How is an aneurysmal bone cyst diagnosed?

You or your child’s healthcare provider will:

  • Ask about symptoms.
  • Perform a physical exam, checking overall health and assessing the lump and the area around it.
  • Order additional testing if they suspect a bone tumor.


What tests are used to diagnose an aneurysmal bone cyst?

To diagnose an aneurysmal bone cyst, healthcare providers may use:

  • Imaging tests: These tests help your provider see the structure of the tumor and include X-rays, MRI scans and CT scans.
  • Bone scan: This type of nuclear imaging test can detect bone diseases, including cancer. The provider inserts a small amount of radioactive tracer into a vein. Cancer cells absorb more of the tracer than other cells and show up as bright areas on the scan.
  • Biopsy: During a biopsy, a healthcare provider inserts a needle into the lesion to collect a small tissue sample. A pathologist, an expert in diseases, examines the tissue under a microscope to look for abnormalities. The pathology of an aneurysmal bone cyst can help providers determine the correct diagnosis, which will guide treatment.

Management and Treatment

What surgery treats aneurysmal bone cysts?

If you or your child receives an aneurysmal bone cyst diagnosis, your healthcare provider will refer you to an orthopaedic oncologist. This specialist has training in bone cancer.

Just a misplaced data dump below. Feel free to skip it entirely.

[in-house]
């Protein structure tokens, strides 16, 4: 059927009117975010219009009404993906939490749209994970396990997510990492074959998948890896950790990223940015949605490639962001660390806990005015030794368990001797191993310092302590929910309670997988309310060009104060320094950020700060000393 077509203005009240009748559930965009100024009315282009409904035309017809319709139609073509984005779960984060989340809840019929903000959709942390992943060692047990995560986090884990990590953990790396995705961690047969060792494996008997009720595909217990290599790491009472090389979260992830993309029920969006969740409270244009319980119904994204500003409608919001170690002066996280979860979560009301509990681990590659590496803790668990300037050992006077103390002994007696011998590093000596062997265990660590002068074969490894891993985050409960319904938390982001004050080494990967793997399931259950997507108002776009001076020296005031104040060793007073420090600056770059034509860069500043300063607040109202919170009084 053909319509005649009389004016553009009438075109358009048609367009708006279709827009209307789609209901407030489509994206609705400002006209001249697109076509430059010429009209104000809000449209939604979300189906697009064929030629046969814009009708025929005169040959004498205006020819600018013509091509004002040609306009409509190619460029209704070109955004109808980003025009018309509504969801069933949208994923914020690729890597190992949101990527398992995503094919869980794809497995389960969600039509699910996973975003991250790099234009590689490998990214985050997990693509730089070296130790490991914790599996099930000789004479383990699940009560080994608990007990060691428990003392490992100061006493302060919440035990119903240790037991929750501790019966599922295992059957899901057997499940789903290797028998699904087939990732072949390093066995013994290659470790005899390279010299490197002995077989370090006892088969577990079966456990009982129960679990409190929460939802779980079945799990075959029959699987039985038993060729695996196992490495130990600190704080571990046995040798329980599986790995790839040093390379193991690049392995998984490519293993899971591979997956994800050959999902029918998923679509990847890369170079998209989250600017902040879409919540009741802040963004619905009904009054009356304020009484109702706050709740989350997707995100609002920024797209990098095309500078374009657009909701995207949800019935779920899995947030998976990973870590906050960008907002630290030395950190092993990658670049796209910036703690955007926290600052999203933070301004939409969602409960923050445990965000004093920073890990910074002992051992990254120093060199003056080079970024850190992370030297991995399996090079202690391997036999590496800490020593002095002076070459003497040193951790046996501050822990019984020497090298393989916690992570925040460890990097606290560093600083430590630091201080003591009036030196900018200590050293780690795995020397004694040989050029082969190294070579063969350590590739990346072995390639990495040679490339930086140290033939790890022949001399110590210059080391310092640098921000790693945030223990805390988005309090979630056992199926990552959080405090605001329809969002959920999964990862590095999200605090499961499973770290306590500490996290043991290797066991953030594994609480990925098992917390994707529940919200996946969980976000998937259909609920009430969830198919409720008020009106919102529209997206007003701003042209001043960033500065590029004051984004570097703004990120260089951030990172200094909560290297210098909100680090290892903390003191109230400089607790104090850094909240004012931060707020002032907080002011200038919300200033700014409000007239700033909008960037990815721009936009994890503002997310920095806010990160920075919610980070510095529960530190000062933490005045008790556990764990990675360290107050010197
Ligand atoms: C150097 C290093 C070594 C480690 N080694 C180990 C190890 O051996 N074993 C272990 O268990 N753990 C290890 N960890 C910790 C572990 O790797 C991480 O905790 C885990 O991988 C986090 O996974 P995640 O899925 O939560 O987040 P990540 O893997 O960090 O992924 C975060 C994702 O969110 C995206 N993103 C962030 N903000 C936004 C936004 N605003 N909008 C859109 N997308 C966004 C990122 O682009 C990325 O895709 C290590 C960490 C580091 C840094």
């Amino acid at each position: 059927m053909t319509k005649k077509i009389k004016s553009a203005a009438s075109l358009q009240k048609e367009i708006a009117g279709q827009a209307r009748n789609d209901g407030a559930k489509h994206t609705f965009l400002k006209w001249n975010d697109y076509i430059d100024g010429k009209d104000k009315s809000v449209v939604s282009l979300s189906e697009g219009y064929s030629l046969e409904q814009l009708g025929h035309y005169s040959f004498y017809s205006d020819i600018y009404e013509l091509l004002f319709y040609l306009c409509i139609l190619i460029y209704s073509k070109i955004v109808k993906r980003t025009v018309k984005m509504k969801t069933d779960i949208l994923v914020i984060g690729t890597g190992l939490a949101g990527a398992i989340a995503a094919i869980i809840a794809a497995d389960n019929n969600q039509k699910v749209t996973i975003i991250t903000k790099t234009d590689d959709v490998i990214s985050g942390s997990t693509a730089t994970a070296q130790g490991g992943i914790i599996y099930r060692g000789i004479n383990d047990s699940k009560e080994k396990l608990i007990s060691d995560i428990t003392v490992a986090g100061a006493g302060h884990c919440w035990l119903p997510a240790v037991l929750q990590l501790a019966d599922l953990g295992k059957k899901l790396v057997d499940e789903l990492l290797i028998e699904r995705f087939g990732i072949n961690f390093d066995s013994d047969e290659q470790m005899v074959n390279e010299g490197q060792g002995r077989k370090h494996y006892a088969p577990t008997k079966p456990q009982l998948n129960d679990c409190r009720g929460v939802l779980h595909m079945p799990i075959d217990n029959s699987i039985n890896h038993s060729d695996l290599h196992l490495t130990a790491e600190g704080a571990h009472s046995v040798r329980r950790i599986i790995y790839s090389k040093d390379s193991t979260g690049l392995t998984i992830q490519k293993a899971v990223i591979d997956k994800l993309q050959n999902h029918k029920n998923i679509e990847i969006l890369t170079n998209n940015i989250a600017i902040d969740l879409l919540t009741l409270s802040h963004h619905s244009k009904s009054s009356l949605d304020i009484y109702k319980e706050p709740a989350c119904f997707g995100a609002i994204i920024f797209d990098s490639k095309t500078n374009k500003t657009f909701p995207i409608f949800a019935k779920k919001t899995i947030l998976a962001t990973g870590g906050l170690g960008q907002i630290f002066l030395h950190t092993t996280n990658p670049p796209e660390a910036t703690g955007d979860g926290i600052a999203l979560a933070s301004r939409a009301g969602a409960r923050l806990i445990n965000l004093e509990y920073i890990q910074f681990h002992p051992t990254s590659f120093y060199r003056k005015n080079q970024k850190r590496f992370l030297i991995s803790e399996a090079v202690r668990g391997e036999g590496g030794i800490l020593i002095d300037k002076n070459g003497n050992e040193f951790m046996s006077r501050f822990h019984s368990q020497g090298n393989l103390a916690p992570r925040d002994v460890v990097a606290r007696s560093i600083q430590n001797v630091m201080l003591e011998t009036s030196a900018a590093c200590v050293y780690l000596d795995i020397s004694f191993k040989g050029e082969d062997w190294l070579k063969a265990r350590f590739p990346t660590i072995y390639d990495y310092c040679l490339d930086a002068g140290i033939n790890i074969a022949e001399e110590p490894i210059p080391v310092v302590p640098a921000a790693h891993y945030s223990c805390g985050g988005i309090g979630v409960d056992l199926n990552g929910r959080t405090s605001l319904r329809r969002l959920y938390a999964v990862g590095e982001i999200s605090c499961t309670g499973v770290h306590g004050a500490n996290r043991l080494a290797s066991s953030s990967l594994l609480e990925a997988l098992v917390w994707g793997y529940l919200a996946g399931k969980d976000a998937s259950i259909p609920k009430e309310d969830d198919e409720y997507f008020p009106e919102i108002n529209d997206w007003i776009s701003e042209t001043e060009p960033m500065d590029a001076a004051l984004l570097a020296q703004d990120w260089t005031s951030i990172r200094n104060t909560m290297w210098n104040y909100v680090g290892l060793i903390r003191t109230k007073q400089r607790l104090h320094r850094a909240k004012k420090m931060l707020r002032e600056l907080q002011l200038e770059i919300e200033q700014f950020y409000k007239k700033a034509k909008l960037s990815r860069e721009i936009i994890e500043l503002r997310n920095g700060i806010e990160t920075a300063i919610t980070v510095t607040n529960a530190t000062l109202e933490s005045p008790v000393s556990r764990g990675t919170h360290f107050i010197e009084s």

People with an aneurysmal bone cyst usually need surgery. In the past, surgeons removed the entire cyst (en bloc excision), including part of the bone. This type of treatment often led to shortened limbs, muscle weakness or decreased range of motion.

Today, providers typically use en bloc excision only for recurring aneurysmal bone cysts that do not respond to other treatments. Current surgical treatment uses curettage, a less aggressive technique that has good results.

What happens during curettage for aneurysmal bone cysts?

During curettage, the surgeon opens the tumor and scrapes out its contents and lining. Once the surgeon has scraped out the tumor, a tumor cavity remains — a hollow area where the tumor was.

To clean out the tumor cavity and destroy any remaining tumor cells, the surgeon may use one or more additional treatments, including:

  • High-speed burr, a rotary tool that removes the inner layer of the cavity.
  • Argon beam coagulation, an electrical current produced by a beam of argon gas.
  • Phenol, a strong chemical.
  • Cryotherapy, freezing temperatures produced by liquid nitrogen.
  • Cement, a synthetic material that stabilizes the cavity and kills cells with the heat it gives off as it hardens.

Afterward, the surgeon may fill the cavity with a bone graft to help you heal faster. The bone graft is a piece of bone taken from another part of your body or from a donated bone.

Are there less invasive treatment options for aneurysmal bone cysts?

Healthcare providers have several minimally invasive or noninvasive options for treating aneurysmal bone cysts. Providers use these procedures less frequently than surgery. But these treatments are useful if surgery is not an option due to tumor location or another factor.

Other treatments for aneurysmal bone cysts include:

  • Arterial embolization: This treatment involves blocking the blood vessels that feed the tumor, starving it of needed nutrients and oxygen.